And yes, I know that’s the case in any beach resort, but Las Grutas loses its charm the further you move away from the coast, at least outside of downtown.

We were on the northern edge of town and I LOVED where we stayed, but just a few blocks away from the beach on the main boulevard it had no charm, no view, and no fun whatsoever (to be brutal).

Downtown, closer to the south, that may vary.

But like I mentioned (a few times), Las Grutas isn’t polished or beautiful, it has its own charm but that charm is not in the posh shops or restaurants in town.

It’s on the beach.

  • Pueblo del Mar – I cannot swear by this small tourist complex enough. It was absolutely gorgeous and so well decorated. The garden is beautifully manicured, the white stucco homes are pristine with colorful murals blanketing the stairwells. The apartments are spacious, well equipped, and modern (a rarity). It’s on the northern edge of town, which was very quiet. It is beachfront, steps from the ultima bajada del mar.
  • Modern Apartment – This apartment is very modern with great views and a ton of space to stretch out in.
  • Hotel RivieraIf you’d prefer a hotel, Hotel Riviera is highly rated and has an ideal beachfront location downtown. It has a great rooftop pool, gym and other amenities.
Downtown Las Grutas

How to get to Las Grutas, Patagonia’s Best Beach

We visited Las Grutas as part of a long road trip through Patagonia.

Working our way back to Buenos Aires from Bariloche we made as many stops as we could along the way, and one of those stops was a few days of relaxation in Las Grutas.

The drive from Buenos Aires to Las Grutas is a long 13 hours.

If you want to drive plan on a couple stops.

For example, on our route from Las Grutas to Buenos Aires we stopped in: Bodega Trina in Rio Colorado, Sierra de la Ventana, and Tandil.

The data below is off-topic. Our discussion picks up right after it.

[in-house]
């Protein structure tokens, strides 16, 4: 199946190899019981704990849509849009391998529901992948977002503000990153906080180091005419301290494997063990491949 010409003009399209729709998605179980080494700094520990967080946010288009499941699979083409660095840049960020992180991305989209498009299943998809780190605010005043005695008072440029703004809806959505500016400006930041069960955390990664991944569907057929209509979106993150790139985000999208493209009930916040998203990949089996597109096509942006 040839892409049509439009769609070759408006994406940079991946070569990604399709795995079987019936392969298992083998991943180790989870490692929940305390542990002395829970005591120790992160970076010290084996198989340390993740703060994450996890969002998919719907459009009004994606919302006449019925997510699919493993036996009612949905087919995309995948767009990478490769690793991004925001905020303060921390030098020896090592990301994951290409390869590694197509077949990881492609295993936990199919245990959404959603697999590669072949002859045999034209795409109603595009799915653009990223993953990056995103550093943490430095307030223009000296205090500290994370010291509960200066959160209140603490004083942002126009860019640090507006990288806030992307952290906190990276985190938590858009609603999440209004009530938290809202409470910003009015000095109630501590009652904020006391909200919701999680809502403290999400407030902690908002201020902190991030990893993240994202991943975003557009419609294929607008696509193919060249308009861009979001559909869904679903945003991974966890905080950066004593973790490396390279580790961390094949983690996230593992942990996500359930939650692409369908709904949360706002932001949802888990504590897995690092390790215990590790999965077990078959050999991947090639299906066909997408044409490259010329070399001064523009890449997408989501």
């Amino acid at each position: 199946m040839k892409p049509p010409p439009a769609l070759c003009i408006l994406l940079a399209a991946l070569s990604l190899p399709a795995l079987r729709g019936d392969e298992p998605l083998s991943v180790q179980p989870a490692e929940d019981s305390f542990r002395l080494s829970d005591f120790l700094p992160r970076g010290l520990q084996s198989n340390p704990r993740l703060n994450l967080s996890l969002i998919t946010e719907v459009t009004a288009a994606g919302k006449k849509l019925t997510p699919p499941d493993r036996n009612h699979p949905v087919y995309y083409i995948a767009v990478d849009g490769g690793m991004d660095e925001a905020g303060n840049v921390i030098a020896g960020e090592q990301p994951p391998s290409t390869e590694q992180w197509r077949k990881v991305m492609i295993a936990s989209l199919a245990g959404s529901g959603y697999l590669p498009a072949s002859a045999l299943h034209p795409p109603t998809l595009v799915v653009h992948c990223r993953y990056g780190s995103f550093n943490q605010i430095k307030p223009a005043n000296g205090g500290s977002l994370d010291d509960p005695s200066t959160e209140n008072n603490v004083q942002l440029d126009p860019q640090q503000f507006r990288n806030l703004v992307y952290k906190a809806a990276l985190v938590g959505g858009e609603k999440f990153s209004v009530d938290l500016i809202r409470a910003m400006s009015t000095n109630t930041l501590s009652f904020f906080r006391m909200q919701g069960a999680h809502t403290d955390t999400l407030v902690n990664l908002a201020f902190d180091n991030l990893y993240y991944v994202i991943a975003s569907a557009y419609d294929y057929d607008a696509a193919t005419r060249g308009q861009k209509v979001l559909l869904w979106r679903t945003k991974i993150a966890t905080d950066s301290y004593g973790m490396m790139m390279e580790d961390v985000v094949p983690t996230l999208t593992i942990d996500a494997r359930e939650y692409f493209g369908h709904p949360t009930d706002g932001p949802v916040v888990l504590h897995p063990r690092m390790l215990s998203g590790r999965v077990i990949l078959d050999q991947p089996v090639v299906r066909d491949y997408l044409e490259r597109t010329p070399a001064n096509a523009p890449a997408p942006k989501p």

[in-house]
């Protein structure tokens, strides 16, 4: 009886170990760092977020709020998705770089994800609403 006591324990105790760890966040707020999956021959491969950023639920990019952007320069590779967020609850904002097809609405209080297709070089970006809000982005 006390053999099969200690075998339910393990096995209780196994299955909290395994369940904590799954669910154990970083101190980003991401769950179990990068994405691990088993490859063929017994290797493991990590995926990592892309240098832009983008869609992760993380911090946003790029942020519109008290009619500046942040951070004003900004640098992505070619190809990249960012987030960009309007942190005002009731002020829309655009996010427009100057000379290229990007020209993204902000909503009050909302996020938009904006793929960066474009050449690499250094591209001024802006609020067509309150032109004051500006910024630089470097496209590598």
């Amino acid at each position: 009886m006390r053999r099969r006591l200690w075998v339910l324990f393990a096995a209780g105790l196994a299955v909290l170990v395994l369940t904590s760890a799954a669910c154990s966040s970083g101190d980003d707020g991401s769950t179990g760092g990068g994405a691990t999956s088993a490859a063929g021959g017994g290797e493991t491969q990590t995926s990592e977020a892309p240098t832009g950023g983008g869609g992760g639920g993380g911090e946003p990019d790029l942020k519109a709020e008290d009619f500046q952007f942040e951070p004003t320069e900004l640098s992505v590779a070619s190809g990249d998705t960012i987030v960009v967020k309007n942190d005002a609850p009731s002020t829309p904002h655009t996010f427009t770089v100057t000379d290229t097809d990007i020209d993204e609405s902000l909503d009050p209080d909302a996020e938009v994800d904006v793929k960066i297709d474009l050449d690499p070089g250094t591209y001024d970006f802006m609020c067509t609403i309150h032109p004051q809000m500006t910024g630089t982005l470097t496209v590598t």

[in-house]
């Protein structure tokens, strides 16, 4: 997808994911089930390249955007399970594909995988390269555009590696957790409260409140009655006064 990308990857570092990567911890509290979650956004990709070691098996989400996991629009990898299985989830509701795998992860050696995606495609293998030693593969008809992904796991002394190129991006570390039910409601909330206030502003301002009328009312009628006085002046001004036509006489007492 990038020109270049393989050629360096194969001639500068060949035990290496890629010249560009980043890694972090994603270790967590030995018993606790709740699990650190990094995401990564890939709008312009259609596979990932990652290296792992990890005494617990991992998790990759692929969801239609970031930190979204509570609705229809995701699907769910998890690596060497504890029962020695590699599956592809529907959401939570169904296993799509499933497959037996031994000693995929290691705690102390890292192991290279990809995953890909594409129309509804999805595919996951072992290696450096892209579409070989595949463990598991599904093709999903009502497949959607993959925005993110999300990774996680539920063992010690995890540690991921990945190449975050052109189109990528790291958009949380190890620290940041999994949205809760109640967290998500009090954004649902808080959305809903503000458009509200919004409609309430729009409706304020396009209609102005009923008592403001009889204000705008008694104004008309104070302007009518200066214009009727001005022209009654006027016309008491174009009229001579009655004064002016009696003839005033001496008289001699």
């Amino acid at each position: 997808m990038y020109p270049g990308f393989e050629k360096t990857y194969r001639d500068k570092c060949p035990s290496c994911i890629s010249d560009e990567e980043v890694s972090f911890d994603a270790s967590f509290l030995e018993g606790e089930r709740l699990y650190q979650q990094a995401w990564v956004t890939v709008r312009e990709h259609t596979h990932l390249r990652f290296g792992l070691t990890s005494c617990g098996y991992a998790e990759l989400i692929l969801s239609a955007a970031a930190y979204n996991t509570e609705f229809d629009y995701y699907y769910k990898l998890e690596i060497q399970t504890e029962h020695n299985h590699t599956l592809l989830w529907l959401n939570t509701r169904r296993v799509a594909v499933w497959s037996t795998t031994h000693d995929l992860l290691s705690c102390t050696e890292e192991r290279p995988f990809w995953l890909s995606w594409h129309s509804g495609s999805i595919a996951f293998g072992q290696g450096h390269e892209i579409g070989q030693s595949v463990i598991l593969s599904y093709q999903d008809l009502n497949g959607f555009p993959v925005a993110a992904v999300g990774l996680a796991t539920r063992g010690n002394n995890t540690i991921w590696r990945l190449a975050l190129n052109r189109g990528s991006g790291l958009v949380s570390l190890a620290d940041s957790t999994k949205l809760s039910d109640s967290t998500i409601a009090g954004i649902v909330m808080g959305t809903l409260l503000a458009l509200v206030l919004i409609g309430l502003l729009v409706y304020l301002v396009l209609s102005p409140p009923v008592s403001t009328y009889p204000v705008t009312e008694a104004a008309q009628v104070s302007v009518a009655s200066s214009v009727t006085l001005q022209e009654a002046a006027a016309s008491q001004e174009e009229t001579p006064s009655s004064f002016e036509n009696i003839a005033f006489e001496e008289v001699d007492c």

Alternatively, you can take the bus, check Busbud for options.

The bus takes 16 hours but with lie flat seating, you’ll get a night’s rest and will wake up ready for the beach.

Flying is an option but isn’t direct.

Check flights into Viedma and take a bus from there.

Other cities you can fly into are Trelew or Bahia Blanca, but the bus ride/drive will be longer.

Do you need a car in Las Grutas? You can get around without one, but as usual in Argentina, it does make it easier to have your own transportation.

If you plan on staying in town, you can just walk, get the city bus, or take a remis around. You could even hitchhike to the further flung beaches in a pinch.

If you want to go further, like to San Antonio Oeste and its beaches, having a car is easiest.

Argentina Travel Resources

  • TRAVEL INSURANCE | It is always a good idea to travel insured. It protects you in so many cases, like lost luggage and trip cancellations, medical emergencies and evacuations. It’s very affordable with the potential to save you thousands in the case of an emergency. I recommend SafetyWing.
  • PHONE PLAN | These days, traveling with data is essential. Especially in Argentina where everything is managed on Instagram and WhatsApp. I recommend this E-SIM card. It’s hassle-free and affordable, for more read how to get an Argentina sim card.
  • ACCOMMODATION IN ARGENTINA | booking.com is the most common hotel site used in Argentina and it’s where you’ll find the most options.
  • RENTAL CARS | I love to travel Argentina via road trip, check out RentalCars.com for the best rates for rental cars here.
  • BUS TICKETS | I like Busbud for long distance bus routes and tickets.
  • VPN | If you’ll be using a public WiFi connection and want to secure your data, I highly recommend using a VPN, I personally use and have had a good experience with ExpressVPN. I also use it to access Hulu and American Netflix from Argentina.
  • FLIGHTS | Always check Google Flights and Skyscanner for flights to and within Argentina. Aerolineas Argentina is the local airline with the most routes. FlyBondi and Jetsmart are two budget airlines with dirt-cheap prices (but expect to pay for every add-on like luggage).
  • NEED HELP PLANNING? | I offer one-on-one travel consultations to help you plan your trip to Argentina. Pick my brain to get a local’s insight. Click here for more information.